Presentation on theme: "Progress towards a trouble-free knowledge base supply chain Charlie Rapple KBART co-chair UKSG, March 2009."— Presentation transcript:
Progress towards a trouble-free knowledge base supply chain Charlie Rapple KBART co-chair UKSG, March 2009
Problems in the supply chain Wrong data –Publisher gives wrong metadata for title to knowledge base –Link resolver uses bad metadata to make link –Link does not resolve to correct target –Dead end
Outdated data –Publisher tells knowledge base it has a particular issue –Link resolver links to an article from it –Issue has been removed –Dead end –Or, provider doesn’t notify that issue is now live –So no traffic from link resolvers to that issue! Problems in the supply chain That’s not good!
And when the supply chain breaks … Researchers will go to …
Knowledge Bases And Related Tools UKSG and NISO collaborative project To improve navigation of the e-resource supply chain by Ensuring timely transfer of accurate data to knowledge bases, ERMs etc. Right. So. What is KBART?
Guidelines Education Information hub What is KBart’s mission?
How are you doing it? Terminology Problems ✐ Solutions Advocacy
Terminology link resolver link-to syntax aggregatorappropriate copy content provider DOI embargo ERM federated search gateway knowledge base localisation metadata OPAC Open Access OpenURL SFX source target
Problems Knowledge bases Date coverage Title relations Licensing Data & transfer Supply chain Compliance accuracy format vol/issue vs date date granularity (day, month, season, year) title changes title mapping abbreviations ISSN/ISBN variations re-use of ISSN effect on licensing genericism /granularit y misrepresentation package variations accuracy free content format ownership contacts/feedback mechanisms incentive informal structure unclear responsibilities duplication of effort file format format definitions; shoe-horning age of data accuracy frequency link syntax and granularity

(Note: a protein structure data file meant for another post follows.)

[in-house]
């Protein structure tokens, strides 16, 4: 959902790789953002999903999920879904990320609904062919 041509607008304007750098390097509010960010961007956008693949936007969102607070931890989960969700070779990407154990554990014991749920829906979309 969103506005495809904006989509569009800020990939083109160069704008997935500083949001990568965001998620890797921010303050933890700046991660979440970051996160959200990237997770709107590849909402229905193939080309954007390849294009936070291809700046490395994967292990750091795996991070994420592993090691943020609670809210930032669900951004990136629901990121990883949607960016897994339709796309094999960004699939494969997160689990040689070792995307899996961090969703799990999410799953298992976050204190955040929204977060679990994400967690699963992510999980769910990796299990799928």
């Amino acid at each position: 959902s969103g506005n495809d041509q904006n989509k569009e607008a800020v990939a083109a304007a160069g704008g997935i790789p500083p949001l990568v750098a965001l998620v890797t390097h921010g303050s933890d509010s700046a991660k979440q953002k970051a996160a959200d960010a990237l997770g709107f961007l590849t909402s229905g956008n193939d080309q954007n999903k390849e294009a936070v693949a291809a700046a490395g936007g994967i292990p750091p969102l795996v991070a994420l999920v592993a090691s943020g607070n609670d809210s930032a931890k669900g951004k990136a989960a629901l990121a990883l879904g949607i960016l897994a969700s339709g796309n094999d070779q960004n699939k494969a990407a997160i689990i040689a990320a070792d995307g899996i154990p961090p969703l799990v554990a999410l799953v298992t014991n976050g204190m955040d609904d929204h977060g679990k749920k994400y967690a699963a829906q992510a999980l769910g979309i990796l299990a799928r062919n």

Recommendations Phase I – encompasses the more fundamental recommendations from original research: –File format –Mandatory and optional fields –Common approaches for presenting data within fields –Handling of packages –Frequency of data update –Collection mechanism
Testing Volunteer stakeholders Checking that what we believe will work in theory does actually work (and make a difference) in practice
Benefits More accurate metadata means reduced effort and cost of data cleaning for libraries and link resolver vendors Increased, trouble-free access to critical research content means –More traffic to journals – better ROI for libraries, better usage for publishers, maximum reach for authors and editors –Happier customers – lower customer service and PPV costs for libraries, improved reputation and better chance of renewals for publishers
Related activity OCLC – maintenance agency –fitting KBART’s role around OCLC’s responsibilities CrossRef – publisher cooperative –metadata collection and distribution services
Going public Final phase I report –Review by monitoring group and sponsoring committees in April –Revisions based on feedback –Public release in June
Phase II Change of leadership and likely some team members –Localised holdings transfer? –Greater automation? –Requirements for a centralised solution (how to fund, how to manage etc)? –Non-text materials? –Increased focus on subscription agents' role?
Learn more NISO webinar, 8 th April Charlie Rapple (UKSG co-chair) Peter McCracken (NISO co-chair)